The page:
Where: In the central Mexican highlands state of Michoacán, a steep climb up from the mountain town of Angangueo.

What’s there: Mexico’s only public monarch butterfly sanctuary, which becomes carpeted, wallpapered and otherwise drenched in orange and black butterflies each winter.

Why it’s notable: El Rosario is the most accessible of Mexico’s five protected wintering grounds for millions of Monarch butterflies, which flutter from as far as Canada for a warm respite from chilly northern winters. They cling to oyamel trees in such massive numbers that tree boughs actually snap off from the weight!

How you’ll get there: From Angangueo, it’s a 30-minute drive to the gates of the reserve. Then the adventure begins—first hop in the back of an open, flat-bed truck for a bumpy ride up into the heart of the sanctuary. You’ll then hike to the spots deemed most populated by the butterflies. The hike can be tough, especially because the altitude here exceeds 9,000 feet and the terrain is steep and rocky.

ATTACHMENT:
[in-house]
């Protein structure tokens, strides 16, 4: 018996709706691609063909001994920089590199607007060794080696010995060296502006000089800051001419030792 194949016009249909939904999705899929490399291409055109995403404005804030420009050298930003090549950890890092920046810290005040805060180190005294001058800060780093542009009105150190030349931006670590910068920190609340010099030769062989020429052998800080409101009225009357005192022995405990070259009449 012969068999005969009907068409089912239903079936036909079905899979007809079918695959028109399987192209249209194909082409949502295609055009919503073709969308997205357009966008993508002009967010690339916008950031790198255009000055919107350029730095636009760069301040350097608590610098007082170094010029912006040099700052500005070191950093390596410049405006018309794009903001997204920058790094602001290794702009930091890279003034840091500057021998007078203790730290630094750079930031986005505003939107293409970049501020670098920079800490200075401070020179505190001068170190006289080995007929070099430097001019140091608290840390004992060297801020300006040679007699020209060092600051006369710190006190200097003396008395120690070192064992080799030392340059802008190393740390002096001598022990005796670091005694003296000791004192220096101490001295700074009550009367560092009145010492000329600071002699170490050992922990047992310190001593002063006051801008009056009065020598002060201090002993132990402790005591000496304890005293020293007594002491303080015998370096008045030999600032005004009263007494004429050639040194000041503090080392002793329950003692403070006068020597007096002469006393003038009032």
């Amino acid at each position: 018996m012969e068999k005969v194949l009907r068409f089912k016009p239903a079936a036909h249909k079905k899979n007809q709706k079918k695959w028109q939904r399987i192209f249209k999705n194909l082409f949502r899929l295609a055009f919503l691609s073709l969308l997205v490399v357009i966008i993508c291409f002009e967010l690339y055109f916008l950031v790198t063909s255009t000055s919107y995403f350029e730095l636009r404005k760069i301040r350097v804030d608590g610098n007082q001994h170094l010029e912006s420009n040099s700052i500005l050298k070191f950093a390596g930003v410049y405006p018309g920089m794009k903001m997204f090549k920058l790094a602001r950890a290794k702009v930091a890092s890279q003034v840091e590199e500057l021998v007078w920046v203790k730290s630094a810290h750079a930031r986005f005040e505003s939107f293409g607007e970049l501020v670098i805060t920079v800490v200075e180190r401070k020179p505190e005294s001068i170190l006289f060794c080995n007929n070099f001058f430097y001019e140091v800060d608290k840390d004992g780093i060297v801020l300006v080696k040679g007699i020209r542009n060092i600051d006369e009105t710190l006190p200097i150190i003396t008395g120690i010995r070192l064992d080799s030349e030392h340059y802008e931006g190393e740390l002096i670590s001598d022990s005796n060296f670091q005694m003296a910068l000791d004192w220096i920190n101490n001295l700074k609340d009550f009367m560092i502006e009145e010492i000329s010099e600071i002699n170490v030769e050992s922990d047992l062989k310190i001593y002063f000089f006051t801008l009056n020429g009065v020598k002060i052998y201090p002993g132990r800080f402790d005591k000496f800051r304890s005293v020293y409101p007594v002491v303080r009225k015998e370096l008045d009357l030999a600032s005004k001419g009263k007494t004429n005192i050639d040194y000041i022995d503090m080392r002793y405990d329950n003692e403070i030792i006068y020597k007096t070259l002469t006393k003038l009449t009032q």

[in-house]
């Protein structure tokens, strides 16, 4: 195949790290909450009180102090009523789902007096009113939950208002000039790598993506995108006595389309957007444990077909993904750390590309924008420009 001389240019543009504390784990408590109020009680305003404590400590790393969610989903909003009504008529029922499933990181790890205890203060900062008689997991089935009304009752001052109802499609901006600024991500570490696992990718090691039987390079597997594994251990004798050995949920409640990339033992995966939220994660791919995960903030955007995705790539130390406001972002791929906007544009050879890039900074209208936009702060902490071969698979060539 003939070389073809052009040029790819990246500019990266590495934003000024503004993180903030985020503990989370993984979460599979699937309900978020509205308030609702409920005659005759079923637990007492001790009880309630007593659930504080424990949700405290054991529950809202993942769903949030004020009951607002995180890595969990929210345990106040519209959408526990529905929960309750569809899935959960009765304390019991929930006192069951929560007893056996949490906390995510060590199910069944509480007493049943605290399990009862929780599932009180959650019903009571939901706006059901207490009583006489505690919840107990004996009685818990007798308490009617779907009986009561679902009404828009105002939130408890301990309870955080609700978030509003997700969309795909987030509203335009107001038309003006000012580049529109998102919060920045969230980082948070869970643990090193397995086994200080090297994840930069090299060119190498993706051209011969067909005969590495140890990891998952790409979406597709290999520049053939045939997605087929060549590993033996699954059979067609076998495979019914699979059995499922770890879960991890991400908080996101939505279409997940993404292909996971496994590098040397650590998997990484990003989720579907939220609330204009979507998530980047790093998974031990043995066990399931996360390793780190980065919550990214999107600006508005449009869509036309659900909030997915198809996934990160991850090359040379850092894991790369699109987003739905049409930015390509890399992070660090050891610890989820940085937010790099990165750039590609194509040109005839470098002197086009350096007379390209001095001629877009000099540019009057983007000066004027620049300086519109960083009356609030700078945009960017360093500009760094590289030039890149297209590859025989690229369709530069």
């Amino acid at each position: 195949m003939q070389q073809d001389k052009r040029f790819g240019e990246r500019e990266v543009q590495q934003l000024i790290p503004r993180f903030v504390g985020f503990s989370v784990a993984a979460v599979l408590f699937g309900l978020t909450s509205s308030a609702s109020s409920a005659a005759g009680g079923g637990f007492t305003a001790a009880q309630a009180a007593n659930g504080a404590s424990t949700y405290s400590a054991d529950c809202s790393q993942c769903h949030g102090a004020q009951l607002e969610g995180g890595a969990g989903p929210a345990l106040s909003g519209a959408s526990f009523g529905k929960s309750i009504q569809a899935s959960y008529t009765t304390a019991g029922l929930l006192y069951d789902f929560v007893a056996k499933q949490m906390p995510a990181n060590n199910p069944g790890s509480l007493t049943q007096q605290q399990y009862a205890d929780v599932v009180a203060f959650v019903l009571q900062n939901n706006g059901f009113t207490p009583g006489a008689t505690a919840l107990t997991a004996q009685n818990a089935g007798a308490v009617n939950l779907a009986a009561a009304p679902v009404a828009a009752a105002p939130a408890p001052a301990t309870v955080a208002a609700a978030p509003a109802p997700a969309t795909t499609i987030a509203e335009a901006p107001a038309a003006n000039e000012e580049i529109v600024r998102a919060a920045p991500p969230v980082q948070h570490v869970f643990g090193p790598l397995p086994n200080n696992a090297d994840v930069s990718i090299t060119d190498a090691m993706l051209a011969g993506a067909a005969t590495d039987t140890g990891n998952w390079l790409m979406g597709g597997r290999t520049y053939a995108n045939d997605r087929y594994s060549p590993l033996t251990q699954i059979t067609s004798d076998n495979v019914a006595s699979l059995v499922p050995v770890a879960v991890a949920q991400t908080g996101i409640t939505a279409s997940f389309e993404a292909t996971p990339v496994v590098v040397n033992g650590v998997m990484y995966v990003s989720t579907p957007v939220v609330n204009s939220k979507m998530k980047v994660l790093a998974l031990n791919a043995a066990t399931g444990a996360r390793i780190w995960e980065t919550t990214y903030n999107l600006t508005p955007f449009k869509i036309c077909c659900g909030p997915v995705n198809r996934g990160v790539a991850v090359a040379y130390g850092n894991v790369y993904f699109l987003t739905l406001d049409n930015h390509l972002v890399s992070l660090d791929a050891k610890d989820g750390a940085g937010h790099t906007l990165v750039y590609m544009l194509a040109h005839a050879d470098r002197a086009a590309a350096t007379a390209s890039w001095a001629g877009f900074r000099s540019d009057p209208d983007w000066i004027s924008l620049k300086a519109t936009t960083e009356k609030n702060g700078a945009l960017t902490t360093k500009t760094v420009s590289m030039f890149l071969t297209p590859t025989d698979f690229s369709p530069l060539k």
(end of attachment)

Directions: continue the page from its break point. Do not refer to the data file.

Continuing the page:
Keep your eyes peeled for: The emerging sun. If it’s cloudy and then the sun starts peeking out, its warmth will begin waking the resting butterflies, which will fill the air like a flaming orange cloud.

Visit El Rosario on WWF and Nat Hab’s Kingdom of the Monarchs tour.